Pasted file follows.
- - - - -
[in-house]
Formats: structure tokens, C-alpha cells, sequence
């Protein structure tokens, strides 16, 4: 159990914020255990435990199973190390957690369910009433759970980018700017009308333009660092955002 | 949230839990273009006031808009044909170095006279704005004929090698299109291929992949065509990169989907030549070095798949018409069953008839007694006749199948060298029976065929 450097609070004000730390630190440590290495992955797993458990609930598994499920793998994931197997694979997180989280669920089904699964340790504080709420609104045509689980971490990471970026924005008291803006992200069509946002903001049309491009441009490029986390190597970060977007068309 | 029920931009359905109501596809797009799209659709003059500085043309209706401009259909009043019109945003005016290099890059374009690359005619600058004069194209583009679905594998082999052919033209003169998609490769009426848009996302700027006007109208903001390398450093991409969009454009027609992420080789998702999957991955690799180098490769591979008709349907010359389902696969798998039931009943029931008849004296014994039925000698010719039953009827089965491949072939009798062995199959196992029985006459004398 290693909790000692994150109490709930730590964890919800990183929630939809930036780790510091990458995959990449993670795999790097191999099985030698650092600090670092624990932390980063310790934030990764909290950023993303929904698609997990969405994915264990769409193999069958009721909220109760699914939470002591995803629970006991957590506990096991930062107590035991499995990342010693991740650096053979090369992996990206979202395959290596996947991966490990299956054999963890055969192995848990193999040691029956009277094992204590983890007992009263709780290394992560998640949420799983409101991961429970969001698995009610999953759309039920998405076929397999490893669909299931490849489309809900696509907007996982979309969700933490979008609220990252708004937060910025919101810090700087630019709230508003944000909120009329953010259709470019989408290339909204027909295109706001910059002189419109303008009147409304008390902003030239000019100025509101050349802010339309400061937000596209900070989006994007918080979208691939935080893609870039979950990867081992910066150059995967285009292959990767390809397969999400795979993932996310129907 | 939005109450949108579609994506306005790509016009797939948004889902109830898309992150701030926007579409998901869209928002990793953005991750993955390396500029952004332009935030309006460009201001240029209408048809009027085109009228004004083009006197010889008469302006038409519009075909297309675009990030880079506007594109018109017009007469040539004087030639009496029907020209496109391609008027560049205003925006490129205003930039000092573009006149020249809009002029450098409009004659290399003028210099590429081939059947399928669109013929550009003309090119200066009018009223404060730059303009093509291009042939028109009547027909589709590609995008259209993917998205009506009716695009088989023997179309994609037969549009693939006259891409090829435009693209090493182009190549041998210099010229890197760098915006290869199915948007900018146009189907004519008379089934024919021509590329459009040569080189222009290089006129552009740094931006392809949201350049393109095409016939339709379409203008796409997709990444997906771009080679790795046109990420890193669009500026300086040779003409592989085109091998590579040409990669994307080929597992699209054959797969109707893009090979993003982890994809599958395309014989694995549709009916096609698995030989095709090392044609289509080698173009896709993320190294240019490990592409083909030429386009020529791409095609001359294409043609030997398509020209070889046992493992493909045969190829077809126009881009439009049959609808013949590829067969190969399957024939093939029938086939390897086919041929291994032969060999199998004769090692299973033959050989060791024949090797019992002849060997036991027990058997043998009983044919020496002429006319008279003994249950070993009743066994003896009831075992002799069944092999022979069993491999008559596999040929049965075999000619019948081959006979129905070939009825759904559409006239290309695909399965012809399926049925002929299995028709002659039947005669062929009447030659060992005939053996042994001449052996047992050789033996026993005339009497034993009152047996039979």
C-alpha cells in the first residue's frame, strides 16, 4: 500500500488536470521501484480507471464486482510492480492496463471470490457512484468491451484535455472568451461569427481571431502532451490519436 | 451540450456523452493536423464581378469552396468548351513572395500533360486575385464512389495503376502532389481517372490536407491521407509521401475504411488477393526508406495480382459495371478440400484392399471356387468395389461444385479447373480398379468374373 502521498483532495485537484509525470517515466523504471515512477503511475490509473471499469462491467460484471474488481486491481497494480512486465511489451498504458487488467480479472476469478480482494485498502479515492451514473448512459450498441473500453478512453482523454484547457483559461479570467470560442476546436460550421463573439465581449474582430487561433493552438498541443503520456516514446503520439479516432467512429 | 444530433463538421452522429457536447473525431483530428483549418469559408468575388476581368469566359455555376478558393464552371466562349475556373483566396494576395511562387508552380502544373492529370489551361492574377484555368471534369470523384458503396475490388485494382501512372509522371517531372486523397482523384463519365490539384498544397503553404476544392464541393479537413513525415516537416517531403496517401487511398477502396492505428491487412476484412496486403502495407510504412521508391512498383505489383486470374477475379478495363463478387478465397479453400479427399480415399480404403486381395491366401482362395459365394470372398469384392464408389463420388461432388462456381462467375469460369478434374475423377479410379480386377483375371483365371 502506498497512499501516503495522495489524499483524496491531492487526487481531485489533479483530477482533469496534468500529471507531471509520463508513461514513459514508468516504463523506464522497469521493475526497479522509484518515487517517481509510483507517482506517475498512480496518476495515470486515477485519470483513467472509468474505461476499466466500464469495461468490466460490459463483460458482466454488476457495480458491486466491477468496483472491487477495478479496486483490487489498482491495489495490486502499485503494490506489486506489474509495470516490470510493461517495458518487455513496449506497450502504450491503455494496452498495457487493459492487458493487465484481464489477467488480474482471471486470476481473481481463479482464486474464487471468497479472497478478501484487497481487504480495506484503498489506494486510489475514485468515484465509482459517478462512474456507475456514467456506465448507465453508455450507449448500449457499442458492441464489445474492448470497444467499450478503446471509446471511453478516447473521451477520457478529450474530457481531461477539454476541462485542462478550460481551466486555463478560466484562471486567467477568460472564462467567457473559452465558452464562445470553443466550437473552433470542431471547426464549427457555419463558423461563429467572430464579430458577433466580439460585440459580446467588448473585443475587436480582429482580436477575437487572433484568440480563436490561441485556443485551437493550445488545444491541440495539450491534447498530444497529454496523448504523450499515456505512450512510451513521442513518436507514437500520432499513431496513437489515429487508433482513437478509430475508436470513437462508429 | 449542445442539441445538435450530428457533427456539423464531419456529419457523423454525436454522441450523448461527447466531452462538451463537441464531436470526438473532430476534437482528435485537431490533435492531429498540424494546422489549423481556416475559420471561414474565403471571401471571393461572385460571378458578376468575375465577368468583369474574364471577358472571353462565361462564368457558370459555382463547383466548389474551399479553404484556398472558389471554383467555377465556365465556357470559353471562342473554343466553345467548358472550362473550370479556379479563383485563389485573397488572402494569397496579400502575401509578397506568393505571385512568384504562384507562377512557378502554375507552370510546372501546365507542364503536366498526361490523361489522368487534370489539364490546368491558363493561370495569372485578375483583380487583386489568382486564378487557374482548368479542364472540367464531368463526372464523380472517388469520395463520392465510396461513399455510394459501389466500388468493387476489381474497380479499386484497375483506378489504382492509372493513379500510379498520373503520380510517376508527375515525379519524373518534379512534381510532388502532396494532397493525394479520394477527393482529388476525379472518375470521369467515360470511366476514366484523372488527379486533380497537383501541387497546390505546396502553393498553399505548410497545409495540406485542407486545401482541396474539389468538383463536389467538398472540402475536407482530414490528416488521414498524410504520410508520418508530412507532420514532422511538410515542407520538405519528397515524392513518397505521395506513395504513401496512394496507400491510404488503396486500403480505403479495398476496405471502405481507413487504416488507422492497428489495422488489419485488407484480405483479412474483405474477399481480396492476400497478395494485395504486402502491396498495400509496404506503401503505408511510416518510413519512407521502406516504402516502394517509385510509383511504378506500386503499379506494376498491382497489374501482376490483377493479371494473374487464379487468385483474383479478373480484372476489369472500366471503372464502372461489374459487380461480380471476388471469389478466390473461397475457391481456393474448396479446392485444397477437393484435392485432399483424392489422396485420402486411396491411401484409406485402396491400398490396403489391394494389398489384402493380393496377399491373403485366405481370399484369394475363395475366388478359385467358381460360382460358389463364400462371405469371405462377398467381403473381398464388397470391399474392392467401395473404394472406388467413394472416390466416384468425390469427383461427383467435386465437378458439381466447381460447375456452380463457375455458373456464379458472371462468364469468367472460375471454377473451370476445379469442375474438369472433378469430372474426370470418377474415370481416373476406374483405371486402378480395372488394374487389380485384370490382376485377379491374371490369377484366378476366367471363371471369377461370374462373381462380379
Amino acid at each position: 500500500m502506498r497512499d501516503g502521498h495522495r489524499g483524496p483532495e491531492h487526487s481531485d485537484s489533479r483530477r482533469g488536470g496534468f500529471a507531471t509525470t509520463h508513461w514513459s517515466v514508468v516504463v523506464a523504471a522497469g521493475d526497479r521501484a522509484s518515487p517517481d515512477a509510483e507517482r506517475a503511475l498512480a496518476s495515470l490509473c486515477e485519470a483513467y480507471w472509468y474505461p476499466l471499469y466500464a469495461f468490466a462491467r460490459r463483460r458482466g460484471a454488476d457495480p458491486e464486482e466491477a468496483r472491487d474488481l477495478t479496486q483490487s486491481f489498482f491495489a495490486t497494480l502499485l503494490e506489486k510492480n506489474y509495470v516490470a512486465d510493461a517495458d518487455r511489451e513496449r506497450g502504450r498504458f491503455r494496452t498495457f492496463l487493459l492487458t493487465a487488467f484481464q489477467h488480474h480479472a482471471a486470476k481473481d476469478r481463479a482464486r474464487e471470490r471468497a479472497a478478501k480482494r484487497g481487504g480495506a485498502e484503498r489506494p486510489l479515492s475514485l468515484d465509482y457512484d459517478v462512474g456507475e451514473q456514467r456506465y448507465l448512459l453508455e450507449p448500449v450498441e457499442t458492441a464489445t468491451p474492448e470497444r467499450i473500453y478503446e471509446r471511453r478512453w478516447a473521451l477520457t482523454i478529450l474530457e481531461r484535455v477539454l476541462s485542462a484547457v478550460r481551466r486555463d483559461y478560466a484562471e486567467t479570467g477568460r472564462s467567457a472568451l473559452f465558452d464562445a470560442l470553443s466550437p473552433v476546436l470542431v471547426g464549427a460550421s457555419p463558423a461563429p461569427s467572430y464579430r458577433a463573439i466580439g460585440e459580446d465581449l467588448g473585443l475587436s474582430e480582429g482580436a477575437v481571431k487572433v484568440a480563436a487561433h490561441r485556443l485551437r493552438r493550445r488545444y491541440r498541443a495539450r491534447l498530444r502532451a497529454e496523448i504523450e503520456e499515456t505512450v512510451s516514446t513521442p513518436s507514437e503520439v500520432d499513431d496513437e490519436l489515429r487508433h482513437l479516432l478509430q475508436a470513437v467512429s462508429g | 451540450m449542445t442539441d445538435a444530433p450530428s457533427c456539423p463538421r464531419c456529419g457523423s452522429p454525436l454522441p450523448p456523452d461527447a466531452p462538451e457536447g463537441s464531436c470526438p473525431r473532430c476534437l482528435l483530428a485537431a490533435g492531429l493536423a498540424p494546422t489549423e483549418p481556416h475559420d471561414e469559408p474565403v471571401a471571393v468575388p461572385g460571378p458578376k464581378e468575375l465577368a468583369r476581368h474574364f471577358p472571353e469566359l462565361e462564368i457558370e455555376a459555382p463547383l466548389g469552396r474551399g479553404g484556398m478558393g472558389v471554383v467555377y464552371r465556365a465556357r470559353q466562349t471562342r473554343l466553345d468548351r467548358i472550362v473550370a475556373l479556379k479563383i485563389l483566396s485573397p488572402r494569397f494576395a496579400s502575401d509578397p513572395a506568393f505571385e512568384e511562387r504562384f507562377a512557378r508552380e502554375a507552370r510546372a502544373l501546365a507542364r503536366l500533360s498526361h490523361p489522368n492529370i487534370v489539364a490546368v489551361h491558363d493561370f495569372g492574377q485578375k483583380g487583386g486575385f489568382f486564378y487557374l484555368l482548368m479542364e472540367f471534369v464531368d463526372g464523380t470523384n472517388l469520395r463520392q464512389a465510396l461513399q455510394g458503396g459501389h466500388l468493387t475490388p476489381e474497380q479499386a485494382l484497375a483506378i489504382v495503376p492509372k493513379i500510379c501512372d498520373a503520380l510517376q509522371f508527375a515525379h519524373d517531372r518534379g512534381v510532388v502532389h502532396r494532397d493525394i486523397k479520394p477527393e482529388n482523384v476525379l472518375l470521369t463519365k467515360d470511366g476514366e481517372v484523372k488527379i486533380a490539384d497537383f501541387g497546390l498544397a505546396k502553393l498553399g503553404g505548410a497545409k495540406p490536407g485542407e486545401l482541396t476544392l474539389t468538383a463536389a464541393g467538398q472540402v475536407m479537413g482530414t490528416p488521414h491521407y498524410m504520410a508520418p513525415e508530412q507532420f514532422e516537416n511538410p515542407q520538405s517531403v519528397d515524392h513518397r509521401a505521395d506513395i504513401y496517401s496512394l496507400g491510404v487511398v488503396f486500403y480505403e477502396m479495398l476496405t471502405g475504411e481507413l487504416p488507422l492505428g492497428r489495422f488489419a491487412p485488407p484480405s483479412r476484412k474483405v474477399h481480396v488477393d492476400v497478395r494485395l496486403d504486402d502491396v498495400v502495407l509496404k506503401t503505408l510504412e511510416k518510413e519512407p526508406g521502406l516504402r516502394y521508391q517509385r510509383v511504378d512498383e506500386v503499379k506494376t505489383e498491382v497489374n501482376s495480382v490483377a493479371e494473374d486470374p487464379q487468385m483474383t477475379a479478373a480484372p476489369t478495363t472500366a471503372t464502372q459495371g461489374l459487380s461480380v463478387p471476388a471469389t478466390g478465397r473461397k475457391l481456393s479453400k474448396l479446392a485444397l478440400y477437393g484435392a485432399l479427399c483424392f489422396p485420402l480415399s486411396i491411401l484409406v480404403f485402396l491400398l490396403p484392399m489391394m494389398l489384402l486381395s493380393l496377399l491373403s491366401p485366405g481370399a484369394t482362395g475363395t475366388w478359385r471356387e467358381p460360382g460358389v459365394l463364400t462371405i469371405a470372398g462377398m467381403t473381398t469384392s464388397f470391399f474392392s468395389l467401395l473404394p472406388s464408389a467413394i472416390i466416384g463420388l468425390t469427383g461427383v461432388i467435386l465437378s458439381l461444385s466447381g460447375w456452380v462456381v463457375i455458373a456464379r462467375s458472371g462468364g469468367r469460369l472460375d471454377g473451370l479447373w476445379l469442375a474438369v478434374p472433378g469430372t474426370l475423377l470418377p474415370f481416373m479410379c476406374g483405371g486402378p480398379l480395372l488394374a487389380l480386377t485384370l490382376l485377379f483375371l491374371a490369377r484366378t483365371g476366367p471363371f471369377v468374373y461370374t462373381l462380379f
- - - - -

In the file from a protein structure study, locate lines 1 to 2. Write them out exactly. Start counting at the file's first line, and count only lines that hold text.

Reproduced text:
[in-house]
Formats: structure tokens, C-alpha cells, sequence